Reliable Narrator?

Literary critics LOVE to discuss the concept of the reliable (or usually UNreliable) narrator. And in fiction, it’s a valid discussion. In drama, usually, however, not so much. In drama, the events are enacted, not retold, so the concept of a narrator, reliable or not, is not up for discussion. In Henry the Fifth, though, this may not be the case. If a play can have a narrator, a Chorus would be it, and Henry the Fifth has six choral instances, one at the beginning of each of the five acts, and an epilogue at the close.

In the opening Prologue, the Chorus, beyond telling us the audience to help out setting the stage with our “imaginary forces” (Prologue, 18), creates a martial atmosphere:

  • warlike Harry
  • the port of Mars
  • sword, and fire
  • casques
  • high-upreared and abutted fronts

Only when we begin act one, war is two acts away, and what we get first is a scene of clerical scheming, and then a scene of political rationalizing and response. In neither does our Henry seem a “warlike Harry” (Prologue, 5).

In the prelude to Act Two, the Chorus tells us that in the lead-up to war, “all the youth of England are on fire” (II.Chorus, 1). He then closes by telling us to “Southampton do we shift our scene” (II.Chorus, 42). There’s only one problem (er, make that two): We don’t go to Southampton, but rather to the tavern in Eastcheap, and there we find not the youth of England, but Falstaff’s tavern-mates, Bardolph, Nym, and Pistol. The threesome may be on fire–willing in some cases to “cut (each other’s) throat” (II.i.67)–but it is a furnace of drunkenness, not jingoistic militarism. Not a lot of patriotism to be found here.

Act Three’s Chorus transports us to the war in France. And as we mentioned in our plot discussion of the act, the Chorus tells us of

                the nimble gunner (who)
With linstock now the devilish cannon touches,
And down goes all before them.

— III.Chorus.32-34

While this makes for a wonderful mental image, when we get to the battle, it’s not even close to the “reality” we find there. Act Three, Scene One begins with Henry urging his soldiers BACK into battle: “Once more unto the breach, dear friends, once more; // Or close the wall up with our English dead” (III.i.1-2). They’ve attacked, been pushed back, and now Henry has to urge them into battle again. If the cannons had knocked down “all before them,” this speech rousing his soldiers would have been unnecessary.

The night before the Battle of Agincourt, Act Four’s Chorus tells us of how “a little touch of Harry in the night” (IV.Chorus.47) allows his fearful soldiers, “every wretch … (to pluck) comfort from (Henry’s) looks” (IV.Chorus.42,43). According to the Chorus, Henry spends the night “bid(ding his soldiers) good morrow wth a modest smile” (IV.Chorus.33). Instead, what we find in Act Four, Scene One, is a Henry who must disguise himself in Sir Thomas Erpingham’s cloak, who nearly is discovered by Pistol, and who ends up with a post-war challenge with Williams. Neither man, nor Williams’ mates Bates and Court, seem to pluck much comfort from the King.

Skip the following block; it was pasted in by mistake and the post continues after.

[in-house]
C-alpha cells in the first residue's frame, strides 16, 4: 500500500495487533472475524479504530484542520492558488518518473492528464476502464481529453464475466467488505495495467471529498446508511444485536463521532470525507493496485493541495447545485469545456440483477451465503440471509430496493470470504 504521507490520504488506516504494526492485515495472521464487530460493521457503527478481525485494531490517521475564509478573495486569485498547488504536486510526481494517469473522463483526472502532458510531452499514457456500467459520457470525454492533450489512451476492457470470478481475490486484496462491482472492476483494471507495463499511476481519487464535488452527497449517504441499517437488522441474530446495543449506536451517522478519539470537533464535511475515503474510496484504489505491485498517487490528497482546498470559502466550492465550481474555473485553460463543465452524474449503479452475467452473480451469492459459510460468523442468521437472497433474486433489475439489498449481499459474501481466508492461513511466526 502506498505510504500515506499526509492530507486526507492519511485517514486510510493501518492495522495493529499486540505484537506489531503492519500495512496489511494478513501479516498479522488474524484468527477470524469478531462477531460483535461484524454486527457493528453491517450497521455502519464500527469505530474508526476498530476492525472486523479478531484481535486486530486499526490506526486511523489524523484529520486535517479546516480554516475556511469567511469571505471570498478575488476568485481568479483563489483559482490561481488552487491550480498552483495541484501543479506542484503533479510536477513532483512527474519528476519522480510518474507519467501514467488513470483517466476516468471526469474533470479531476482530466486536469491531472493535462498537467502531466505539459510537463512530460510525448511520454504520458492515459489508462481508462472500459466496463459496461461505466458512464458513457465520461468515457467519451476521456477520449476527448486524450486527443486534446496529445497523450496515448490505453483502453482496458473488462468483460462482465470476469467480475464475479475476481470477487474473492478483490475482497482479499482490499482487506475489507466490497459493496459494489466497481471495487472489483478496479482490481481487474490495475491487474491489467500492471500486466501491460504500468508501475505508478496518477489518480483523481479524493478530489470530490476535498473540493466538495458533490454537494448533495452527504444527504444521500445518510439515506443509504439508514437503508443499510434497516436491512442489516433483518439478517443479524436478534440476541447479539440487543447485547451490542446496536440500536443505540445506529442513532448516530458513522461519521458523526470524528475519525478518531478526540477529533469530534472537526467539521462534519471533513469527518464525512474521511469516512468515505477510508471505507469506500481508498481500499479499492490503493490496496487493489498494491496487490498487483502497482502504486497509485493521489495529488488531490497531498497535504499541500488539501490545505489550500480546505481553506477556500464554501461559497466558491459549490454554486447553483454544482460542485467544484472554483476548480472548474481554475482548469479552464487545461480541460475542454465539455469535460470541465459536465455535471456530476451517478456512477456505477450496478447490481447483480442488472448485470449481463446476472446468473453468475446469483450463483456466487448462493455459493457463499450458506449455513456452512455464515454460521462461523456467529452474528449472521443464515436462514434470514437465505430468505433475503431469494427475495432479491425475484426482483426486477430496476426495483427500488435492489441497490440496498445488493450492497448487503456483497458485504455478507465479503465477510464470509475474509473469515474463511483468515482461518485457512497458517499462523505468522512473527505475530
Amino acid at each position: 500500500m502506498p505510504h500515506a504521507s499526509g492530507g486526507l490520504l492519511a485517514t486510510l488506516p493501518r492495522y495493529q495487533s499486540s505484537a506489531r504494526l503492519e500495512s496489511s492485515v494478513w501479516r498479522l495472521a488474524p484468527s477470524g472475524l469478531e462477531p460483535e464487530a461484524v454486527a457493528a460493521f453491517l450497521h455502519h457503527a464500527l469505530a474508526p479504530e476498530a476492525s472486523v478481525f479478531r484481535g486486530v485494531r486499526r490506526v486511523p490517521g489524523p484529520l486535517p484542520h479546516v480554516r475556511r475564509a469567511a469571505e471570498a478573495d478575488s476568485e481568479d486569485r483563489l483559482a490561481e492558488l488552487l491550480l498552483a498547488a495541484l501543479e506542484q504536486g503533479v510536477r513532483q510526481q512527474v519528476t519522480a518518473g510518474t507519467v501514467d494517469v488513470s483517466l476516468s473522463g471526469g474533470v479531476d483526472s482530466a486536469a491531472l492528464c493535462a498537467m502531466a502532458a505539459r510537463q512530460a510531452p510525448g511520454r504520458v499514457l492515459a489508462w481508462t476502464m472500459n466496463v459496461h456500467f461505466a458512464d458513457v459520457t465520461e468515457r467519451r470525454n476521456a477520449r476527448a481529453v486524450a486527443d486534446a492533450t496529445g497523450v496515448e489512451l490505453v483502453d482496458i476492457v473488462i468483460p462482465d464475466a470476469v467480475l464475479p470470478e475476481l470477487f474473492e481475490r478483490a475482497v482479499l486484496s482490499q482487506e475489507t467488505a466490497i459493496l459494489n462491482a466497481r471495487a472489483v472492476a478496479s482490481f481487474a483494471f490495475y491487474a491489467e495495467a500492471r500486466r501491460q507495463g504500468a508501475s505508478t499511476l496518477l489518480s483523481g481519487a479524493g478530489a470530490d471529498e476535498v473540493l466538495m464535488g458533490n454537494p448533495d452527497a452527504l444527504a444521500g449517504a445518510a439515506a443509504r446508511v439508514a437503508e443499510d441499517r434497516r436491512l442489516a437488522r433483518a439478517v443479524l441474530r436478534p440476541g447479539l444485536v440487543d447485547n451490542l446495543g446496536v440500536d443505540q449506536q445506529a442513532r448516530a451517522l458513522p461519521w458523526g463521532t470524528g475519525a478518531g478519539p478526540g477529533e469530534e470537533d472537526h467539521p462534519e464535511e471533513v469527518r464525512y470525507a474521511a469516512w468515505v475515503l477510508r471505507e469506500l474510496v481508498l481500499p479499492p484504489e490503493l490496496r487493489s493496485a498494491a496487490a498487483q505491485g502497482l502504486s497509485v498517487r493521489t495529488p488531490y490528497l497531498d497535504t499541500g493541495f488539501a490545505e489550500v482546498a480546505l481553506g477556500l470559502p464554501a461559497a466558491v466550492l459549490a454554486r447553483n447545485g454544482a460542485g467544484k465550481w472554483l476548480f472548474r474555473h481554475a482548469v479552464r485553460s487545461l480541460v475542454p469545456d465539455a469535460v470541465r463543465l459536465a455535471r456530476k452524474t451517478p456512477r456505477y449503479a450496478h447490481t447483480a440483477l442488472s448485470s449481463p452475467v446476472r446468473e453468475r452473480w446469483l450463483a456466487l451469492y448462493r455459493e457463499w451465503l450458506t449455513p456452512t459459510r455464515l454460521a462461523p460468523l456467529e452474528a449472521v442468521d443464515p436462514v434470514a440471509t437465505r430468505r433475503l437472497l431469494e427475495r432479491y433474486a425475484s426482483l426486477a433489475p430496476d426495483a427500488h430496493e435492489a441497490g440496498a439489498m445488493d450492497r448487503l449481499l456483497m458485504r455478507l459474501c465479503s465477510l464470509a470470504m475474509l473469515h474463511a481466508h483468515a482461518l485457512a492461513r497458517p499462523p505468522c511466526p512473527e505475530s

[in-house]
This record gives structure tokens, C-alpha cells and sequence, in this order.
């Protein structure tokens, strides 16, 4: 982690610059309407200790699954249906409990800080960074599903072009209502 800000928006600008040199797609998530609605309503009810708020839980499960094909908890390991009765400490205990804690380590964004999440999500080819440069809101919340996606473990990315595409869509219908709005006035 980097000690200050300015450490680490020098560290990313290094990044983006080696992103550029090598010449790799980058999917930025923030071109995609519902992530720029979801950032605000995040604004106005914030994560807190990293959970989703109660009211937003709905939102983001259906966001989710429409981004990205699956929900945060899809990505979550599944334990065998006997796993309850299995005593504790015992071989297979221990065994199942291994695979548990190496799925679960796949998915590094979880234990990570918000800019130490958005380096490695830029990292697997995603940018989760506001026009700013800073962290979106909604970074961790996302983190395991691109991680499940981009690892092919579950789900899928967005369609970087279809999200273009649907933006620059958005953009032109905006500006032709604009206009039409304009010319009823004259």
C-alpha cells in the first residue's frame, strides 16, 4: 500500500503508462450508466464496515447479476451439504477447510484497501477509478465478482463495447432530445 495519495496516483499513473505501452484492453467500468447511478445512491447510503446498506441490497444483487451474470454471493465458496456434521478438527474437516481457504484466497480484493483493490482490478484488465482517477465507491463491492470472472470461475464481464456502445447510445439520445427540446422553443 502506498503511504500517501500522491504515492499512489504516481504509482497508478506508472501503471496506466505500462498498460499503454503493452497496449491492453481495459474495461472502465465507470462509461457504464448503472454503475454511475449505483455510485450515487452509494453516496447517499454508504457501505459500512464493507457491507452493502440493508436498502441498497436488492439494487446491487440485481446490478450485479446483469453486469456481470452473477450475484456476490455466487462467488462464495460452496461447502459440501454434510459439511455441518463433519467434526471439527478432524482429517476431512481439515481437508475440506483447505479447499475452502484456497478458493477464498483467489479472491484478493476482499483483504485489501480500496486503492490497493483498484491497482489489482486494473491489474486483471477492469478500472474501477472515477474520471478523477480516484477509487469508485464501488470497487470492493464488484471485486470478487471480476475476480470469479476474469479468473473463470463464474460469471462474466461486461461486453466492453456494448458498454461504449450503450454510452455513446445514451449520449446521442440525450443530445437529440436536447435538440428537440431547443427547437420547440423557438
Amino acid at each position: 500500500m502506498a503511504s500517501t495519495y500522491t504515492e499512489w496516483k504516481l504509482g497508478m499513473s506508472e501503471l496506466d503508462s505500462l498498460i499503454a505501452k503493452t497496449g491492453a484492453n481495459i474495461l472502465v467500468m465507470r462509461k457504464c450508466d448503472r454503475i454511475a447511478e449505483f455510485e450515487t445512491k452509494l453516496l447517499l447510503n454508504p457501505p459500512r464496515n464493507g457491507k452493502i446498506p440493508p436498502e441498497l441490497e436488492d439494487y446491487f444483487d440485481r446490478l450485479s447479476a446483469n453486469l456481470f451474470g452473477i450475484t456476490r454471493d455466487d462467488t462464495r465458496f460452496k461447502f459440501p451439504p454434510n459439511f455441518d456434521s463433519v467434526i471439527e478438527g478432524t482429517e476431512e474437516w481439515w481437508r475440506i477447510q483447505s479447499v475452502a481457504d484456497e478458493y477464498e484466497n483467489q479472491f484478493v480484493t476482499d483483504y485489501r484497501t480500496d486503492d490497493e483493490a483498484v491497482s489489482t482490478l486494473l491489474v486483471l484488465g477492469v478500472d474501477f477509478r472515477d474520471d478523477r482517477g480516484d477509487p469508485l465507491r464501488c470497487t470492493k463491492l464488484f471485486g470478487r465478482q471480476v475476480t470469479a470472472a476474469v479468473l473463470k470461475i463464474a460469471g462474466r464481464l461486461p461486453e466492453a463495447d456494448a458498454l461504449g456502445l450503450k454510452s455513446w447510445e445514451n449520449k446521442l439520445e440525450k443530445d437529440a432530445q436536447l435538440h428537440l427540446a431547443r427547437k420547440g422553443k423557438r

Act Five’s Chorus attempts to tell us (especially those who “have not read the story” [V.Chorus.1]) about all that has happened since Agincourt and all that was “abridge(d)” (V.Prologue, 44) from our play: the march to Calais, his arrival there, his return to the English beach, his arrival at Blackheath, his triumphant return to London, and his return to France. We skip all this stuff, only to be back in France in Act Five, Scene One, dealing with the same kind of action that we witnessed in Act Four, Scene Eight: Fluellen taking care of pre-war grudges (only Act Five’s is with Pistol, instead of Act Four’s Williams). We’ve skipped much, but nothing has changed: the Chorus was completely and utter unnecessary.

The Epilogue, however, is not only necessary but interesting. It’s necessary because it ties us back to the beginning of the histories, and Henry’s son,

Henry the Sixth, in infant bands crowned King
Of France and England, did this king succeed;
Whose state so many had the managing,
That they lost France and made his England bleed:
Which oft our stage hath shown

— Epilogue, 9-13

“Oft our stage hath shown” the story: and we finished reading them a little over a year ago. Also of added interest is the form the Epilogue takes: it’s a sonnet. A sonnet? Why?

I don’t know, but I find it fitting that at the end of the play, we can neither fathom or understand the logic of a narrator who was so unreliable in his choral introductions of the individual scenes of the play.

Comment?